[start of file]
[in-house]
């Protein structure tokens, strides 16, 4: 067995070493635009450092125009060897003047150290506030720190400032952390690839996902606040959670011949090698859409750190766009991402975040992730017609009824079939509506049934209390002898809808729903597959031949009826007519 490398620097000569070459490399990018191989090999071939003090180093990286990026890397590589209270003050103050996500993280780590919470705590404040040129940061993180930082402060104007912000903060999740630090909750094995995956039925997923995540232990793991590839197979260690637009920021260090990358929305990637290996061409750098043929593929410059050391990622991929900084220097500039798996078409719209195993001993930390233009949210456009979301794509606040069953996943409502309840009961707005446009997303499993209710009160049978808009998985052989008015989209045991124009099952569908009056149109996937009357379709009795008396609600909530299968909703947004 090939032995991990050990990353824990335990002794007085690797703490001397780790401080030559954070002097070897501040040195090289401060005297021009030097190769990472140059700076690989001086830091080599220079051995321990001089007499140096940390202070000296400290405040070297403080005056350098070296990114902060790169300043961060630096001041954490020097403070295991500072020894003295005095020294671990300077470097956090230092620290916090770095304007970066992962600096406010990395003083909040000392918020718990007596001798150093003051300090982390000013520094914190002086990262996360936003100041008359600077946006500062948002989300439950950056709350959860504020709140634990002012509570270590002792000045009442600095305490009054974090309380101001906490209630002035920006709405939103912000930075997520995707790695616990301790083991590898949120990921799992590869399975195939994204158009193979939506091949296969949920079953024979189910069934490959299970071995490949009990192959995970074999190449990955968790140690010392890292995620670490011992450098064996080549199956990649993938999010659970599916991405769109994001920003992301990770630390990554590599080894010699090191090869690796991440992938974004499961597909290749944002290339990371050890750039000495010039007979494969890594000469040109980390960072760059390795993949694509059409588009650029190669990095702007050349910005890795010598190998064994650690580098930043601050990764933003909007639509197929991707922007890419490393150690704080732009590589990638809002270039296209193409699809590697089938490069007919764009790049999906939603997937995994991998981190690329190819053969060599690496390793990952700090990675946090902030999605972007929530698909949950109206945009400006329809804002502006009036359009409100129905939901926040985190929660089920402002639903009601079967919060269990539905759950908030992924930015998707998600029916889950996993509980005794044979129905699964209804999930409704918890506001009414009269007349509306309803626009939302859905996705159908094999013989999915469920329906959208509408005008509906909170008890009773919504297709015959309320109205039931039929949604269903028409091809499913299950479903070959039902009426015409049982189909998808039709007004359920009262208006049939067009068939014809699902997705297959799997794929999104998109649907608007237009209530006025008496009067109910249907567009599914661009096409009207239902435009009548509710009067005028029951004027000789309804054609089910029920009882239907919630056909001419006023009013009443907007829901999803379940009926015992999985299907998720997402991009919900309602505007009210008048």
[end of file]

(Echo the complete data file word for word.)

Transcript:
[in-house]
């Protein structure tokens, strides 16, 4: 067995070493635009450092125009060897003047150290506030720190400032952390690839996902606040959670011949090698859409750190766009991402975040992730017609009824079939509506049934209390002898809808729903597959031949009826007519 490398620097000569070459490399990018191989090999071939003090180093990286990026890397590589209270003050103050996500993280780590919470705590404040040129940061993180930082402060104007912000903060999740630090909750094995995956039925997923995540232990793991590839197979260690637009920021260090990358929305990637290996061409750098043929593929410059050391990622991929900084220097500039798996078409719209195993001993930390233009949210456009979301794509606040069953996943409502309840009961707005446009997303499993209710009160049978808009998985052989008015989209045991124009099952569908009056149109996937009357379709009795008396609600909530299968909703947004 090939032995991990050990990353824990335990002794007085690797703490001397780790401080030559954070002097070897501040040195090289401060005297021009030097190769990472140059700076690989001086830091080599220079051995321990001089007499140096940390202070000296400290405040070297403080005056350098070296990114902060790169300043961060630096001041954490020097403070295991500072020894003295005095020294671990300077470097956090230092620290916090770095304007970066992962600096406010990395003083909040000392918020718990007596001798150093003051300090982390000013520094914190002086990262996360936003100041008359600077946006500062948002989300439950950056709350959860504020709140634990002012509570270590002792000045009442600095305490009054974090309380101001906490209630002035920006709405939103912000930075997520995707790695616990301790083991590898949120990921799992590869399975195939994204158009193979939506091949296969949920079953024979189910069934490959299970071995490949009990192959995970074999190449990955968790140690010392890292995620670490011992450098064996080549199956990649993938999010659970599916991405769109994001920003992301990770630390990554590599080894010699090191090869690796991440992938974004499961597909290749944002290339990371050890750039000495010039007979494969890594000469040109980390960072760059390795993949694509059409588009650029190669990095702007050349910005890795010598190998064994650690580098930043601050990764933003909007639509197929991707922007890419490393150690704080732009590589990638809002270039296209193409699809590697089938490069007919764009790049999906939603997937995994991998981190690329190819053969060599690496390793990952700090990675946090902030999605972007929530698909949950109206945009400006329809804002502006009036359009409100129905939901926040985190929660089920402002639903009601079967919060269990539905759950908030992924930015998707998600029916889950996993509980005794044979129905699964209804999930409704918890506001009414009269007349509306309803626009939302859905996705159908094999013989999915469920329906959208509408005008509906909170008890009773919504297709015959309320109205039931039929949604269903028409091809499913299950479903070959039902009426015409049982189909998808039709007004359920009262208006049939067009068939014809699902997705297959799997794929999104998109649907608007237009209530006025008496009067109910249907567009599914661009096409009207239902435009009548509710009067005028029951004027000789309804054609089910029920009882239907919630056909001419006023009013009443907007829901999803379940009926015992999985299907998720997402991009919900309602505007009210008048």